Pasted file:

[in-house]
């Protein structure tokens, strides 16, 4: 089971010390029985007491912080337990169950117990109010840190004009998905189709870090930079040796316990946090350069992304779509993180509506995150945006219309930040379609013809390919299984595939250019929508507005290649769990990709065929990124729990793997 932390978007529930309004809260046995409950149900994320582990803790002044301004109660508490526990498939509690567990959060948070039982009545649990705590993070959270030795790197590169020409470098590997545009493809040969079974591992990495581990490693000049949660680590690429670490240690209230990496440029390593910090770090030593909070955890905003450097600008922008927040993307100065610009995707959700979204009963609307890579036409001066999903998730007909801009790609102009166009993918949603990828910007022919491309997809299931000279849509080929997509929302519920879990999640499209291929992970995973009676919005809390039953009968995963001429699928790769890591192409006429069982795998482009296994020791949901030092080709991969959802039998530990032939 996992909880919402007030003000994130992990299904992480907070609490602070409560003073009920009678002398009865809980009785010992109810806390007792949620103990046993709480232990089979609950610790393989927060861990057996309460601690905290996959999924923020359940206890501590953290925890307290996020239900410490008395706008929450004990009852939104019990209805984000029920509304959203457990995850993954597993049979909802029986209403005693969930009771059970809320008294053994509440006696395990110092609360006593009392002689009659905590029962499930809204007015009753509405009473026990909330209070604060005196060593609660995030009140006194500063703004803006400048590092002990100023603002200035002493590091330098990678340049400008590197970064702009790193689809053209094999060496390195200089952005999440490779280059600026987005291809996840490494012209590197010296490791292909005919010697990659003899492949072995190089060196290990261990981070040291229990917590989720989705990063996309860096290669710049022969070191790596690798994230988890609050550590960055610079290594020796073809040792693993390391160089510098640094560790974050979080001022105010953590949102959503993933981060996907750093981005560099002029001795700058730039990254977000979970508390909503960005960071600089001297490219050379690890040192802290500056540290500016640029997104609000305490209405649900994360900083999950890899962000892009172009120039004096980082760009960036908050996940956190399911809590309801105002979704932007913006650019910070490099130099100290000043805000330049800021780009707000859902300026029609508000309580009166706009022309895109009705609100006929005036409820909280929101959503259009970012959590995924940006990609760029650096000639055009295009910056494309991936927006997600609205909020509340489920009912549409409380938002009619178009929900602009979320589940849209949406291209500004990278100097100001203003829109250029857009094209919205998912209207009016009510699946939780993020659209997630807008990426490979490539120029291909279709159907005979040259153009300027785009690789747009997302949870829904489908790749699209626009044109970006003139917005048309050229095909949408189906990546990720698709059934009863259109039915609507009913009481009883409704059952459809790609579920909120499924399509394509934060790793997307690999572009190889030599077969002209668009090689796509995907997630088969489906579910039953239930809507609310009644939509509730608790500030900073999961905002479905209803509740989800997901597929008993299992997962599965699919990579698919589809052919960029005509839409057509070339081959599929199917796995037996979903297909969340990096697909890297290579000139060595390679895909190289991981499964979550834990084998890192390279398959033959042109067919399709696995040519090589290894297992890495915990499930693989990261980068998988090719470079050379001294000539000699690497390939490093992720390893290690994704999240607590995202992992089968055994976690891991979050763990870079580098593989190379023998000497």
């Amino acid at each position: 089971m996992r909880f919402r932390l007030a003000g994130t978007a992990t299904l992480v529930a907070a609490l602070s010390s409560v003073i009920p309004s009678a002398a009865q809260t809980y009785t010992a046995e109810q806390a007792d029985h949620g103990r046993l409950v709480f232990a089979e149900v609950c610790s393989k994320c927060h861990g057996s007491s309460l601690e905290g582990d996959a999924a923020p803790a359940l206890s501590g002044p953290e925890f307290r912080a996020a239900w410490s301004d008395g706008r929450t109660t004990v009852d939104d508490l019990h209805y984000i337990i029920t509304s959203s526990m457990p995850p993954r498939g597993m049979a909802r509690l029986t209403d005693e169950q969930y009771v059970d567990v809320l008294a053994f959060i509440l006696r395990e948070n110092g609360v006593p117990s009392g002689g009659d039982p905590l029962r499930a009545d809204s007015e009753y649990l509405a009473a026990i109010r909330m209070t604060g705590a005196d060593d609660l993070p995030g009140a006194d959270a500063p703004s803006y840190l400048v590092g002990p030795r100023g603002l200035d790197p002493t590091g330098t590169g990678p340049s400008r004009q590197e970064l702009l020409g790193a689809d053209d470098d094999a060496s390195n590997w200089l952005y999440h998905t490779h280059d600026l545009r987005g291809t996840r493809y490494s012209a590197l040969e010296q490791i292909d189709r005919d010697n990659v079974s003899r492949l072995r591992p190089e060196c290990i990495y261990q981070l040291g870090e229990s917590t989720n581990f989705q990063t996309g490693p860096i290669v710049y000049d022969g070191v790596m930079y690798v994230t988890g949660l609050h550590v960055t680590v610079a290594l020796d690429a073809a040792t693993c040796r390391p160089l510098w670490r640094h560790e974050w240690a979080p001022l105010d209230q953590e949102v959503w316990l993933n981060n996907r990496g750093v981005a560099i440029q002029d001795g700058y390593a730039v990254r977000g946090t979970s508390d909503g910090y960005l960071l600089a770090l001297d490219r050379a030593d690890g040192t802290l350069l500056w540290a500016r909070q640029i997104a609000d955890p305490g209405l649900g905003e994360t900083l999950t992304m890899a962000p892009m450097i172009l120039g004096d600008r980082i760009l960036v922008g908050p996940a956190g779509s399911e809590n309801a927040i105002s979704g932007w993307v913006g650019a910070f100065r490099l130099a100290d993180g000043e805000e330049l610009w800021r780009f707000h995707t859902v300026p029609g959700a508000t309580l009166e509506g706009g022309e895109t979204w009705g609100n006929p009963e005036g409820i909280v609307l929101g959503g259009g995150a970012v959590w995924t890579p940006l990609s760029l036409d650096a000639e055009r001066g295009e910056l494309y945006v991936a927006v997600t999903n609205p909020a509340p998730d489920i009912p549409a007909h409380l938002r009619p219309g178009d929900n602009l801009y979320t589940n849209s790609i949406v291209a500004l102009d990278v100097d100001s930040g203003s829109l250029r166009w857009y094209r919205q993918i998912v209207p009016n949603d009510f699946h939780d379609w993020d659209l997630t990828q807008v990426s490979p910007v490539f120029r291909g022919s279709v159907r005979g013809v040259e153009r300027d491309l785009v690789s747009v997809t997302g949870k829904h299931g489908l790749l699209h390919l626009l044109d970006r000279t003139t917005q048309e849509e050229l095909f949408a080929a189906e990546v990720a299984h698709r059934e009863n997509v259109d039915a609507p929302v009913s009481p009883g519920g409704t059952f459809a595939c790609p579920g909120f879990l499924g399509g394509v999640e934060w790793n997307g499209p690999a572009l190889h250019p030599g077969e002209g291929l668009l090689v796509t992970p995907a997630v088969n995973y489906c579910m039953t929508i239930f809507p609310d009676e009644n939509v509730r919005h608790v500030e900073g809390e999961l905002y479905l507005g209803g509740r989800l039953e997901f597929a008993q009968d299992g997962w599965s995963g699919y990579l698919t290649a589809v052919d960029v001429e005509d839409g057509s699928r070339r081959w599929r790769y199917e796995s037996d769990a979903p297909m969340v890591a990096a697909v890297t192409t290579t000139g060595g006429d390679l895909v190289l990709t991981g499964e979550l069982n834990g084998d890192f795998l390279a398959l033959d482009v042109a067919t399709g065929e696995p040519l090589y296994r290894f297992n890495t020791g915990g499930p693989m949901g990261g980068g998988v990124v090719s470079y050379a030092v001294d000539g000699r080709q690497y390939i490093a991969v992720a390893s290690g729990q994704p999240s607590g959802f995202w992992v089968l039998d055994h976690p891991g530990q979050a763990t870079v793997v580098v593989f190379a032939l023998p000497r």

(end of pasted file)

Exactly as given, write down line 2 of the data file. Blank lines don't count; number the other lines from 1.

């Protein structure tokens, strides 16, 4: 089971010390029985007491912080337990169950117990109010840190004009998905189709870090930079040796316990946090350069992304779509993180509506995150945006219309930040379609013809390919299984595939250019929508507005290649769990990709065929990124729990793997 932390978007529930309004809260046995409950149900994320582990803790002044301004109660508490526990498939509690567990959060948070039982009545649990705590993070959270030795790197590169020409470098590997545009493809040969079974591992990495581990490693000049949660680590690429670490240690209230990496440029390593910090770090030593909070955890905003450097600008922008927040993307100065610009995707959700979204009963609307890579036409001066999903998730007909801009790609102009166009993918949603990828910007022919491309997809299931000279849509080929997509929302519920879990999640499209291929992970995973009676919005809390039953009968995963001429699928790769890591192409006429069982795998482009296994020791949901030092080709991969959802039998530990032939 996992909880919402007030003000994130992990299904992480907070609490602070409560003073009920009678002398009865809980009785010992109810806390007792949620103990046993709480232990089979609950610790393989927060861990057996309460601690905290996959999924923020359940206890501590953290925890307290996020239900410490008395706008929450004990009852939104019990209805984000029920509304959203457990995850993954597993049979909802029986209403005693969930009771059970809320008294053994509440006696395990110092609360006593009392002689009659905590029962499930809204007015009753509405009473026990909330209070604060005196060593609660995030009140006194500063703004803006400048590092002990100023603002200035002493590091330098990678340049400008590197970064702009790193689809053209094999060496390195200089952005999440490779280059600026987005291809996840490494012209590197010296490791292909005919010697990659003899492949072995190089060196290990261990981070040291229990917590989720989705990063996309860096290669710049022969070191790596690798994230988890609050550590960055610079290594020796073809040792693993390391160089510098640094560790974050979080001022105010953590949102959503993933981060996907750093981005560099002029001795700058730039990254977000979970508390909503960005960071600089001297490219050379690890040192802290500056540290500016640029997104609000305490209405649900994360900083999950890899962000892009172009120039004096980082760009960036908050996940956190399911809590309801105002979704932007913006650019910070490099130099100290000043805000330049800021780009707000859902300026029609508000309580009166706009022309895109009705609100006929005036409820909280929101959503259009970012959590995924940006990609760029650096000639055009295009910056494309991936927006997600609205909020509340489920009912549409409380938002009619178009929900602009979320589940849209949406291209500004990278100097100001203003829109250029857009094209919205998912209207009016009510699946939780993020659209997630807008990426490979490539120029291909279709159907005979040259153009300027785009690789747009997302949870829904489908790749699209626009044109970006003139917005048309050229095909949408189906990546990720698709059934009863259109039915609507009913009481009883409704059952459809790609579920909120499924399509394509934060790793997307690999572009190889030599077969002209668009090689796509995907997630088969489906579910039953239930809507609310009644939509509730608790500030900073999961905002479905209803509740989800997901597929008993299992997962599965699919990579698919589809052919960029005509839409057509070339081959599929199917796995037996979903297909969340990096697909890297290579000139060595390679895909190289991981499964979550834990084998890192390279398959033959042109067919399709696995040519090589290894297992890495915990499930693989990261980068998988090719470079050379001294000539000699690497390939490093992720390893290690994704999240607590995202992992089968055994976690891991979050763990870079580098593989190379023998000497």